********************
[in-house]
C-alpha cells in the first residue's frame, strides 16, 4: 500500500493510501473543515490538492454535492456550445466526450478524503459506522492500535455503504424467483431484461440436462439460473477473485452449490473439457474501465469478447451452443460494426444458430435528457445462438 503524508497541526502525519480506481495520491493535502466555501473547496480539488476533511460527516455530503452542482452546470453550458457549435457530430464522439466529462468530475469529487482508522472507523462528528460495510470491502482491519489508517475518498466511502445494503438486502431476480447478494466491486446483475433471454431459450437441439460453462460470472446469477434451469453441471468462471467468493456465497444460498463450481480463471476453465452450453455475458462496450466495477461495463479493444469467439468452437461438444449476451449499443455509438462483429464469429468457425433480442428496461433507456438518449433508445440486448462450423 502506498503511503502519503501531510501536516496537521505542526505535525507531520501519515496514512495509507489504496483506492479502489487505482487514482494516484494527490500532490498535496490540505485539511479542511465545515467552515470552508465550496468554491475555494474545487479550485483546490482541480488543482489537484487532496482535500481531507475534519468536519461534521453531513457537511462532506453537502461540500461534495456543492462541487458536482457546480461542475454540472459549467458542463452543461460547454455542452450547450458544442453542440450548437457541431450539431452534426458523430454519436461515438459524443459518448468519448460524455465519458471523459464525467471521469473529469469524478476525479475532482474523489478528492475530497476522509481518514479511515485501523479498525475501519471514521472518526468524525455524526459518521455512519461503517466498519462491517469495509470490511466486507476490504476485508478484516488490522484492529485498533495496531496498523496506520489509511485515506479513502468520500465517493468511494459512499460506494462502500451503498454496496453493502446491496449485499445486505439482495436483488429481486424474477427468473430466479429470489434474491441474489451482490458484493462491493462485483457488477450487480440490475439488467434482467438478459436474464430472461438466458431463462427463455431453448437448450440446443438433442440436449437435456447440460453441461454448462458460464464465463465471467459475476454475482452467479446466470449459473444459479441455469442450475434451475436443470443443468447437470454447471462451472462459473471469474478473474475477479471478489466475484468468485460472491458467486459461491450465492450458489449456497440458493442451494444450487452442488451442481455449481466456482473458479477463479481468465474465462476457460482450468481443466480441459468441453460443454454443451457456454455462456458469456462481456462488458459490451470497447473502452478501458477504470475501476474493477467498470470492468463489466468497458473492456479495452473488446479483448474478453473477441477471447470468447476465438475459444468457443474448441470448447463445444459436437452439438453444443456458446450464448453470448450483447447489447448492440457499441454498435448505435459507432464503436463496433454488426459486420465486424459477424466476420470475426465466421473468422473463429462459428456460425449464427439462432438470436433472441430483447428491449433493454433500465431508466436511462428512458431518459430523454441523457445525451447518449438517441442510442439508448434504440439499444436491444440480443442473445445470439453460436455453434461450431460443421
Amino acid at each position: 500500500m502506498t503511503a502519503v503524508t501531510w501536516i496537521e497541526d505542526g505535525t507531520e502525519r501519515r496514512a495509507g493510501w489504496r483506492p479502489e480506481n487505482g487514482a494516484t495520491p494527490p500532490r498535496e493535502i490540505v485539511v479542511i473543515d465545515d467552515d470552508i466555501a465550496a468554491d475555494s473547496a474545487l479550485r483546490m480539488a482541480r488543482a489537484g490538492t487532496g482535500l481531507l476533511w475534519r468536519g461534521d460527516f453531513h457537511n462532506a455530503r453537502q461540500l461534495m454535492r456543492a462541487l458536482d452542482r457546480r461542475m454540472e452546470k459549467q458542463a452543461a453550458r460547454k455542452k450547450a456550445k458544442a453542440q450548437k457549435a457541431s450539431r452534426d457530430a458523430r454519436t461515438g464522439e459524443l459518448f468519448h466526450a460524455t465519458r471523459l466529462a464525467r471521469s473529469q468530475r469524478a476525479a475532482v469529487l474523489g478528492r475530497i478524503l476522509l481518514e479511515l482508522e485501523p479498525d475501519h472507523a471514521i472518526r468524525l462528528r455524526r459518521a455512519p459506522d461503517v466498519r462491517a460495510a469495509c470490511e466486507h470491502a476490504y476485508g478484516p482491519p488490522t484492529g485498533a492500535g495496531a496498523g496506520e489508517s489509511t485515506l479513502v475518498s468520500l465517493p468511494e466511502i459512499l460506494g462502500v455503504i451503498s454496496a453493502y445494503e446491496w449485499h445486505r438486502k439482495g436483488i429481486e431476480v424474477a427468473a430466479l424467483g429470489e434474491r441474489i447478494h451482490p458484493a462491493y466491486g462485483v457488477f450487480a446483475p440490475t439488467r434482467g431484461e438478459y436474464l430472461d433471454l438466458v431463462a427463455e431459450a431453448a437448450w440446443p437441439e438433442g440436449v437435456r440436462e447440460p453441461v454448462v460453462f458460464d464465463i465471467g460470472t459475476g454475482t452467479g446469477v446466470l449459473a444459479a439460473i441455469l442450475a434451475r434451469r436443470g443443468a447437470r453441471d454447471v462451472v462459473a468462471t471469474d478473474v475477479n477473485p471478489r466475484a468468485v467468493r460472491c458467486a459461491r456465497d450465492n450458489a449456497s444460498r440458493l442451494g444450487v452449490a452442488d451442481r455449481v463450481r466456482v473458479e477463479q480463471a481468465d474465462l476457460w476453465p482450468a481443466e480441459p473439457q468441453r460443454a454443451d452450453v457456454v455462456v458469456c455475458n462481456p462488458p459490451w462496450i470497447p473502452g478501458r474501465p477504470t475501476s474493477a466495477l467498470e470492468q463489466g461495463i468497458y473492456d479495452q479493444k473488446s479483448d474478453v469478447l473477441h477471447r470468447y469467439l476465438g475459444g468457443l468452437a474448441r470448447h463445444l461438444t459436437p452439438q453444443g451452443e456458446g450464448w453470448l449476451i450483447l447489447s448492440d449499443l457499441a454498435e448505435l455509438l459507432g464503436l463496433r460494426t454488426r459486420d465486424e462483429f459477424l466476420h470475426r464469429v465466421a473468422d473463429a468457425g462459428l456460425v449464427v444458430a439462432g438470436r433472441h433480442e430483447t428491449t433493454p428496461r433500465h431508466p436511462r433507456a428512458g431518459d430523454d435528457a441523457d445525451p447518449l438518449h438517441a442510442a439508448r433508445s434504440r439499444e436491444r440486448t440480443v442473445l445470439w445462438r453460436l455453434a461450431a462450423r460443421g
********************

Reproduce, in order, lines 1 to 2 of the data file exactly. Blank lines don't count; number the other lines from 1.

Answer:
[in-house]
C-alpha cells in the first residue's frame, strides 16, 4: 500500500493510501473543515490538492454535492456550445466526450478524503459506522492500535455503504424467483431484461440436462439460473477473485452449490473439457474501465469478447451452443460494426444458430435528457445462438 503524508497541526502525519480506481495520491493535502466555501473547496480539488476533511460527516455530503452542482452546470453550458457549435457530430464522439466529462468530475469529487482508522472507523462528528460495510470491502482491519489508517475518498466511502445494503438486502431476480447478494466491486446483475433471454431459450437441439460453462460470472446469477434451469453441471468462471467468493456465497444460498463450481480463471476453465452450453455475458462496450466495477461495463479493444469467439468452437461438444449476451449499443455509438462483429464469429468457425433480442428496461433507456438518449433508445440486448462450423 502506498503511503502519503501531510501536516496537521505542526505535525507531520501519515496514512495509507489504496483506492479502489487505482487514482494516484494527490500532490498535496490540505485539511479542511465545515467552515470552508465550496468554491475555494474545487479550485483546490482541480488543482489537484487532496482535500481531507475534519468536519461534521453531513457537511462532506453537502461540500461534495456543492462541487458536482457546480461542475454540472459549467458542463452543461460547454455542452450547450458544442453542440450548437457541431450539431452534426458523430454519436461515438459524443459518448468519448460524455465519458471523459464525467471521469473529469469524478476525479475532482474523489478528492475530497476522509481518514479511515485501523479498525475501519471514521472518526468524525455524526459518521455512519461503517466498519462491517469495509470490511466486507476490504476485508478484516488490522484492529485498533495496531496498523496506520489509511485515506479513502468520500465517493468511494459512499460506494462502500451503498454496496453493502446491496449485499445486505439482495436483488429481486424474477427468473430466479429470489434474491441474489451482490458484493462491493462485483457488477450487480440490475439488467434482467438478459436474464430472461438466458431463462427463455431453448437448450440446443438433442440436449437435456447440460453441461454448462458460464464465463465471467459475476454475482452467479446466470449459473444459479441455469442450475434451475436443470443443468447437470454447471462451472462459473471469474478473474475477479471478489466475484468468485460472491458467486459461491450465492450458489449456497440458493442451494444450487452442488451442481455449481466456482473458479477463479481468465474465462476457460482450468481443466480441459468441453460443454454443451457456454455462456458469456462481456462488458459490451470497447473502452478501458477504470475501476474493477467498470470492468463489466468497458473492456479495452473488446479483448474478453473477441477471447470468447476465438475459444468457443474448441470448447463445444459436437452439438453444443456458446450464448453470448450483447447489447448492440457499441454498435448505435459507432464503436463496433454488426459486420465486424459477424466476420470475426465466421473468422473463429462459428456460425449464427439462432438470436433472441430483447428491449433493454433500465431508466436511462428512458431518459430523454441523457445525451447518449438517441442510442439508448434504440439499444436491444440480443442473445445470439453460436455453434461450431460443421